The Bronx school that the 14-year-old attends will remain closed into next week. Westchester Torah Academy, where the children from the other affected family are students, is also closed. Services were canceled at the synagogue that the lawyer’s family attended. The school district in Hastings-on-Hudson said it was closing Thursday and Friday “out of an abundance of caution” because a parent had been in contact with a person under quarantine. Mount Vernon City School District said Wednesday on their website that schools will be closed until Monday so cleaning crews can disinfect buildings.

Westchester County health officials on Tuesday directed the family’s synagogue, Young Israel of New Rochelle, to halt services immediately. Congregants who attended Feb. 22 services as well as a funeral and a bat mitzvah on Feb. 23 were directed to quarantine themselves at least through Sunday.

County officials said they will mandate quarantines for those who do not comply.

Young Israel Rabbi Reuven Fink said the lawyer is “quite ill” and asked for prayers for him and his family. He told congregants that following the quarantine order is “a sacred obligation that we all must take very seriously.”

“This is a very emotionally trying time for us all,” Fink said in a statement posted to the synagogue’s Facebook page. “When we first heard of the Coronavirus it seemed so remote. It has now come not only to our doorstep, but has pierced our lives.”

In another development, Cuomo said state-run universities are recalling about 300 study-abroad students and faculty from China, Italy, Japan, Iran and South Korea, places where the numbers of coronavirus cases have been growing. Cuomo said they will be flown back to the U.S. on a charter flight and quarantined for 14 days.

De Blasio said public school trips to those countries have been canceled. He said there has been no noticeable change in city public school attendance.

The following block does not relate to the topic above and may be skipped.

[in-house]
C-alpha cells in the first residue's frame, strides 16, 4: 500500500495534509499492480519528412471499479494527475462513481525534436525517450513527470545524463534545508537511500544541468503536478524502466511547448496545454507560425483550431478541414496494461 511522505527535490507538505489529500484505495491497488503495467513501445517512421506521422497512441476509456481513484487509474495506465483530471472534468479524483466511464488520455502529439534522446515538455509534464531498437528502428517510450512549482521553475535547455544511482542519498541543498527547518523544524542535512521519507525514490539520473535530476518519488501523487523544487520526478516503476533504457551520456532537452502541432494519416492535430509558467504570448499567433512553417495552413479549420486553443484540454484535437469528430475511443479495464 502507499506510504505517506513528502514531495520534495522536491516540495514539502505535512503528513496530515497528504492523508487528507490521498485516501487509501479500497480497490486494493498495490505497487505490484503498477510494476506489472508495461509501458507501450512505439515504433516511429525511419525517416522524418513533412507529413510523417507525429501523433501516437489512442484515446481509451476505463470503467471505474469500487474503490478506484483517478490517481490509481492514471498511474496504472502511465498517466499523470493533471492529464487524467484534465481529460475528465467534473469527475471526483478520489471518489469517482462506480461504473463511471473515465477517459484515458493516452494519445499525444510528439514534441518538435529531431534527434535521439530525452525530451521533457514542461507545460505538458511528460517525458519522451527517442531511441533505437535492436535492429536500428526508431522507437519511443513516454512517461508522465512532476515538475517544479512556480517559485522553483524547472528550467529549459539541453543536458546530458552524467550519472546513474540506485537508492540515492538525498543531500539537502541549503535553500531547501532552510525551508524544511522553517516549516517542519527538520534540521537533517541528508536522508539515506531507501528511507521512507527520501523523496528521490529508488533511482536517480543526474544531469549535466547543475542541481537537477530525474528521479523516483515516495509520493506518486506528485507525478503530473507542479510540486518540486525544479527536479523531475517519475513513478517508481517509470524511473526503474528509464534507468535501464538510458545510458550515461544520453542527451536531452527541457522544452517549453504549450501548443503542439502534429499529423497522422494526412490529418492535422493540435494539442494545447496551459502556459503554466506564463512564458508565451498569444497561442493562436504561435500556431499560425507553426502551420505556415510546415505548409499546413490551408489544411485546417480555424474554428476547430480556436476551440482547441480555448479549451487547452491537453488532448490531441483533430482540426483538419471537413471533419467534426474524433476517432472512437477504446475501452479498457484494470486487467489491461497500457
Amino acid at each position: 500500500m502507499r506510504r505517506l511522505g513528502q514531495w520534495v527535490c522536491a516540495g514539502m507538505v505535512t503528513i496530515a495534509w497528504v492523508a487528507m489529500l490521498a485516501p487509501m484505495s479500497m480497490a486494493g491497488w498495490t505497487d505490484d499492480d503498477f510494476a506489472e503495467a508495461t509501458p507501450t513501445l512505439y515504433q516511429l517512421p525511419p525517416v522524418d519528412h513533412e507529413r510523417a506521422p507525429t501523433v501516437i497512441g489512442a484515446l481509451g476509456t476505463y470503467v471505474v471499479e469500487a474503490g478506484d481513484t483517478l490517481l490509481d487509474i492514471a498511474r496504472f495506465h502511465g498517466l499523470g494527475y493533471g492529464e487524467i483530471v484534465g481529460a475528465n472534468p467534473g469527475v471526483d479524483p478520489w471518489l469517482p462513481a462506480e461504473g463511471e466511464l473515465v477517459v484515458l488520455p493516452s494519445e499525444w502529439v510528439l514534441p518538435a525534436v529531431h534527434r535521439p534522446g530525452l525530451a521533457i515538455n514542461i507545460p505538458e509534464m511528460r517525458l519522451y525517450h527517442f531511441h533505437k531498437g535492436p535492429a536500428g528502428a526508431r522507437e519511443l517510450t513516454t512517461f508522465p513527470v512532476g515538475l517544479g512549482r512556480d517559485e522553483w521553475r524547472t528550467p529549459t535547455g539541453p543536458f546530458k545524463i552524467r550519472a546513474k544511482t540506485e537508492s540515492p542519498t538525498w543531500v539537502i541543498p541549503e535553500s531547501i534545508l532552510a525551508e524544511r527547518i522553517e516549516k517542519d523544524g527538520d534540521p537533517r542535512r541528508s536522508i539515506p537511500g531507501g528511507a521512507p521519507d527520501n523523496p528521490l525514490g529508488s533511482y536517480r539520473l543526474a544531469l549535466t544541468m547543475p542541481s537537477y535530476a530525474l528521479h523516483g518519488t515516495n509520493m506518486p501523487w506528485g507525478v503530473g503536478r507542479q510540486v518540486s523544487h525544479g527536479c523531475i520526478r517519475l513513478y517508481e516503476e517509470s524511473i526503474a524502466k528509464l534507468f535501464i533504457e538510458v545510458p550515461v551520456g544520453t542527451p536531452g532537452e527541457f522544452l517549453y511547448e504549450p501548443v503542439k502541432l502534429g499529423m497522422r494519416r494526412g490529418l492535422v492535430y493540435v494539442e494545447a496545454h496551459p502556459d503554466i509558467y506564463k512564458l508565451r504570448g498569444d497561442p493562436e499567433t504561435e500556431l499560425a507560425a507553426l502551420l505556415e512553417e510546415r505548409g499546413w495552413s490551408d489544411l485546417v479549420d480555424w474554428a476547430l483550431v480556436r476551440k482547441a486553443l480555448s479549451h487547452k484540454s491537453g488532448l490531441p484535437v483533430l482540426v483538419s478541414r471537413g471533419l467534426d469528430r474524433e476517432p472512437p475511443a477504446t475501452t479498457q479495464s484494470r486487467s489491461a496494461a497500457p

Taxi regulators are telling drivers and owners to clean their cars with disinfectant products at least once a day, paying special attention to surfaces that are touched often, such as door handles, arm rests, and seat belts. Uber said it has similar protocols in place.

Also Wednesday, the city declared face masks to be temporarily in short supply, triggering consumer protection rules that make it illegal for stores to price gouge.

The new positive tests for the coronavirus that causes COVID-19 came one day after Cuomo announced that the lawyer had become the second case in New York state.

“The more you test, the more positive cases you will find,” Cuomo said.

In what he said was a bit of good news, Cuomo announced Wednesday that tests in other suspected COVID-19 cases around the state had come back negative, including for the husband of the first patient diagnosed in the state. Both the husband and the wife are healthcare workers who recently traveled together to Iran, where the disease is widespread.

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Cuomo said the woman, 39, is continuing to recover at home. De Blasio said despite the husband’s negative test, he would still be subject to the same quarantine mandate as a precaution.

As he has in recent days, the governor sought to reassure the public that the disease is often passed by close contact, not casual contact like riding in the same subway car as a person who may be sick.

“We have an epidemic caused by coronavirus,” Cuomo said. “But we have a pandemic that is caused by fear.”

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Marina Villeneuve in Albany and Karen Matthews in New York City contributed to this report.

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On Twitter, follow Sisak at twitter.com/mikesisak and Peltz at twitter.com/jennpeltz